Jane’s Addiction were a mass of contradictions: a group that exulted in their power to challenge musical mores, provoke conservative sensibilities, and even befuddle their own audience if it meant delivering revolutionary art under the guise of commercially viable music.

And that's just what they did with Ritual de lo Habitual. Released on Aug. 21, 1990, the album boasted a tongue-in-cheek title that encouraged the notion of a typical musical experience. Jane's Addiction then categorically shattered any such expectations with a slew of genre-defying songs that were embraced by a new breed of listener – soon to be labeled “Generation X” – who were ready for a radical change in America’s stagnant and exceedingly corporate late ‘80s music scene.

Boasting a heightened public profile, courtesy of a surprise Grammy nomination for their sophomore releases Nothing’s Shocking, Jane’s Addiction joined a group of pre-Nirvana agitators like Faith No More, Soundgarden and the Red Hot Chili Peppers who were eager to shake things up in 1990. That meant upping the ante, rather than capitalizing by playing it safe or simply repeating themselves.

Jane's Addiction started by selecting a striking cover image for Ritual de lo Habitual. Created by frontman Perry Farrell, the artwork was promptly banned by America’s big box retail chains, requiring a plain white replacement. Even then, the band added a caustic message: "Hitler's syphilis-ridden dreams almost came true. How could it happen? By taking control of the media. An entire country was led by a lunatic. We must protect our First Amendment, before sick dreams become law. Nobody made fun of Hitler??!"

Next, once the needle hit the groove, came a simultaneously sultry and unnerving female voice narrating a message that Farrell, guitarist Dave Navarro, bassist Eric Avery and drummer Stephen Perkins clearly intended to strike fear into the the hearts of parents everywhere: “Ladies and gentlemen, we have more influence with your children than you do – but we love them."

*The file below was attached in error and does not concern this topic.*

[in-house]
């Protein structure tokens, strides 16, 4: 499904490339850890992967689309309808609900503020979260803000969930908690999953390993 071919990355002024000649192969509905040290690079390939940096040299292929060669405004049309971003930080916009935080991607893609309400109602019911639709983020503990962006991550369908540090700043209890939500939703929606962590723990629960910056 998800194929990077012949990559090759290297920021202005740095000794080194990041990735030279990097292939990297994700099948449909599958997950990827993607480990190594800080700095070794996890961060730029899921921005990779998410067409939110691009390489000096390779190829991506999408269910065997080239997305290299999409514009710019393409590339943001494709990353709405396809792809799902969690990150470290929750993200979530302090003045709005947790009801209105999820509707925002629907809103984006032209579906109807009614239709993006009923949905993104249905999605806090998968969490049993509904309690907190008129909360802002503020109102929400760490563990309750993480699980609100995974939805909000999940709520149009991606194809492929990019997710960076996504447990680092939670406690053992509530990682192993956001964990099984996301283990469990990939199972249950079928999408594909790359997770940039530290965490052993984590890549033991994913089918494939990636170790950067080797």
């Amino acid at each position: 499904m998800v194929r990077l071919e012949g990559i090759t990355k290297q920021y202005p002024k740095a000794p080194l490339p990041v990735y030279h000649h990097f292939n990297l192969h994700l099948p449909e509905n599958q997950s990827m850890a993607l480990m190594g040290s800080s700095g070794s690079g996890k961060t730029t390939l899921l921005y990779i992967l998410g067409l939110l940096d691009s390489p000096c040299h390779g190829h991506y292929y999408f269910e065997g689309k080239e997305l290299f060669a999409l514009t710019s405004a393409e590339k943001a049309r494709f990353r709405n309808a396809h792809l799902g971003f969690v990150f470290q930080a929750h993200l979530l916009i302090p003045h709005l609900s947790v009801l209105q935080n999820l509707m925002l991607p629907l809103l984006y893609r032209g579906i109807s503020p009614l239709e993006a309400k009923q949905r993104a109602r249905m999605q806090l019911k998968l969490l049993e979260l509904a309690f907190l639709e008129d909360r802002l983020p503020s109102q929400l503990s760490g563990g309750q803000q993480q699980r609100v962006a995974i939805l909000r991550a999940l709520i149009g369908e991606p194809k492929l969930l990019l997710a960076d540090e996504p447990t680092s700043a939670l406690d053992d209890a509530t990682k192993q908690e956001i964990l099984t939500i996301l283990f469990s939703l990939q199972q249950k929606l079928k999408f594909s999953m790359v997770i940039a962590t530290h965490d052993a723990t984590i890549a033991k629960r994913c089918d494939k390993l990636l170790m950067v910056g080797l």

Then, at last, came the music. On the first half of Ritual de lo Habitual, Jane’s Addiction offered an elastic brand of frantic, funky anti-metal (all except for the brooding “Obvious”), book-ended by the twin hit singles “Stop!” and “Been Caught Stealing.” Both of the latter were featured in hit MTV videos. Side two, in another twist, found Jane's Addiction swapping radio-friendly brevity for mesmerizing epics like the stunning “Three Days,” mournful “Then She Did…” and Eastern-flavored “Of Course.” Each waxed and waned over multiple passages, with always startling results.

Through it all, Farrell wove in highly imaginative lyrics. They were at times eccentric, at times hilarious, at times deeply moving, yet always intensely personal. For example, “Then She Did” told of his mother’s suicide when Perry was just four years of age. That, in itself, guaranteed a refreshing alternative to so much of the era’s still-prevalent superficial party rock.

But Ritual de lo Habitual was different in every way, a finely crafted audio/visual catalyst that helped sow the seeds for alternative rock’s imminent rise. Its scale of ambition remains unlike most any other album of the era. Alas, Jane’s Addiction initially chose to break up, rather than try and follow it up – further cementing the legend of Ritual de lo Habitual.

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